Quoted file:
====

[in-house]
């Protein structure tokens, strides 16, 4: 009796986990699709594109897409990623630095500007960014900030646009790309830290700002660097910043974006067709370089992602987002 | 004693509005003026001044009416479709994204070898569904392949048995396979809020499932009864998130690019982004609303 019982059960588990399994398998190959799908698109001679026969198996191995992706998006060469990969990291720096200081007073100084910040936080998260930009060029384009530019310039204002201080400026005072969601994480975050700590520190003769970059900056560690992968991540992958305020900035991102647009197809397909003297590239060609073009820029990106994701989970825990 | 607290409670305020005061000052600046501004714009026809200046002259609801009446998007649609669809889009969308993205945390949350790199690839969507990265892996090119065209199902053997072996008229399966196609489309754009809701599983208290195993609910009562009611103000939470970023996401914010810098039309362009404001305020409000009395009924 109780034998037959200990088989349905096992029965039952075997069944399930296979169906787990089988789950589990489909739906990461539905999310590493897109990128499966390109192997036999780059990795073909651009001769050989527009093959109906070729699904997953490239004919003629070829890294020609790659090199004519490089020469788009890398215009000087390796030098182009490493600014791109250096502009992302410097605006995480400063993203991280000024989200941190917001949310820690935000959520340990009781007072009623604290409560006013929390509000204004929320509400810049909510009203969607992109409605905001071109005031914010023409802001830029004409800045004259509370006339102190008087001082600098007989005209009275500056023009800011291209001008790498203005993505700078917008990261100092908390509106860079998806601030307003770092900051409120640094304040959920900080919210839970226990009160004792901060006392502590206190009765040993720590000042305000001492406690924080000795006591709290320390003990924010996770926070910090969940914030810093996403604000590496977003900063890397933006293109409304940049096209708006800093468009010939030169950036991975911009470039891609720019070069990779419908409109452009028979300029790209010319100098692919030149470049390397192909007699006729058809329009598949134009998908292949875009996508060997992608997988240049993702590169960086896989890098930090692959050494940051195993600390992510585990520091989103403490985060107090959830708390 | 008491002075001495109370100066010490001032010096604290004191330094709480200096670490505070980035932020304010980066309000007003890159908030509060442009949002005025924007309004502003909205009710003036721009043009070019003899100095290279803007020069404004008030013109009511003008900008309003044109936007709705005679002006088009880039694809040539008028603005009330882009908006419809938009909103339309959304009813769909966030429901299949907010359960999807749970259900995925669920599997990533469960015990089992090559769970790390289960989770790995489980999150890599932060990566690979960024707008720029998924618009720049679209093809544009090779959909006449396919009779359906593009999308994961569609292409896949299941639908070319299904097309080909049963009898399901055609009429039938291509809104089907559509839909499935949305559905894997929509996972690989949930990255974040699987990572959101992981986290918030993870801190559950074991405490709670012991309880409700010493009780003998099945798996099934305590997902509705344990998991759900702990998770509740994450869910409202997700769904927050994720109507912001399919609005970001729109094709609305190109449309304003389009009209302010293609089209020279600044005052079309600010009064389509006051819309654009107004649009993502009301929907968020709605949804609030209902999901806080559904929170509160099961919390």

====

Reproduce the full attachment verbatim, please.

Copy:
[in-house]
């Protein structure tokens, strides 16, 4: 009796986990699709594109897409990623630095500007960014900030646009790309830290700002660097910043974006067709370089992602987002 | 004693509005003026001044009416479709994204070898569904392949048995396979809020499932009864998130690019982004609303 019982059960588990399994398998190959799908698109001679026969198996191995992706998006060469990969990291720096200081007073100084910040936080998260930009060029384009530019310039204002201080400026005072969601994480975050700590520190003769970059900056560690992968991540992958305020900035991102647009197809397909003297590239060609073009820029990106994701989970825990 | 607290409670305020005061000052600046501004714009026809200046002259609801009446998007649609669809889009969308993205945390949350790199690839969507990265892996090119065209199902053997072996008229399966196609489309754009809701599983208290195993609910009562009611103000939470970023996401914010810098039309362009404001305020409000009395009924 109780034998037959200990088989349905096992029965039952075997069944399930296979169906787990089988789950589990489909739906990461539905999310590493897109990128499966390109192997036999780059990795073909651009001769050989527009093959109906070729699904997953490239004919003629070829890294020609790659090199004519490089020469788009890398215009000087390796030098182009490493600014791109250096502009992302410097605006995480400063993203991280000024989200941190917001949310820690935000959520340990009781007072009623604290409560006013929390509000204004929320509400810049909510009203969607992109409605905001071109005031914010023409802001830029004409800045004259509370006339102190008087001082600098007989005209009275500056023009800011291209001008790498203005993505700078917008990261100092908390509106860079998806601030307003770092900051409120640094304040959920900080919210839970226990009160004792901060006392502590206190009765040993720590000042305000001492406690924080000795006591709290320390003990924010996770926070910090969940914030810093996403604000590496977003900063890397933006293109409304940049096209708006800093468009010939030169950036991975911009470039891609720019070069990779419908409109452009028979300029790209010319100098692919030149470049390397192909007699006729058809329009598949134009998908292949875009996508060997992608997988240049993702590169960086896989890098930090692959050494940051195993600390992510585990520091989103403490985060107090959830708390 | 008491002075001495109370100066010490001032010096604290004191330094709480200096670490505070980035932020304010980066309000007003890159908030509060442009949002005025924007309004502003909205009710003036721009043009070019003899100095290279803007020069404004008030013109009511003008900008309003044109936007709705005679002006088009880039694809040539008028603005009330882009908006419809938009909103339309959304009813769909966030429901299949907010359960999807749970259900995925669920599997990533469960015990089992090559769970790390289960989770790995489980999150890599932060990566690979960024707008720029998924618009720049679209093809544009090779959909006449396919009779359906593009999308994961569609292409896949299941639908070319299904097309080909049963009898399901055609009429039938291509809104089907559509839909499935949305559905894997929509996972690989949930990255974040699987990572959101992981986290918030993870801190559950074991405490709670012991309880409700010493009780003998099945798996099934305590997902509705344990998991759900702990998770509740994450869910409202997700769904927050994720109507912001399919609005970001729109094709609305190109449309304003389009009209302010293609089209020279600044005052079309600010009064389509006051819309654009107004649009993502009301929907968020709605949804609030209902999901806080559904929170509160099961919390």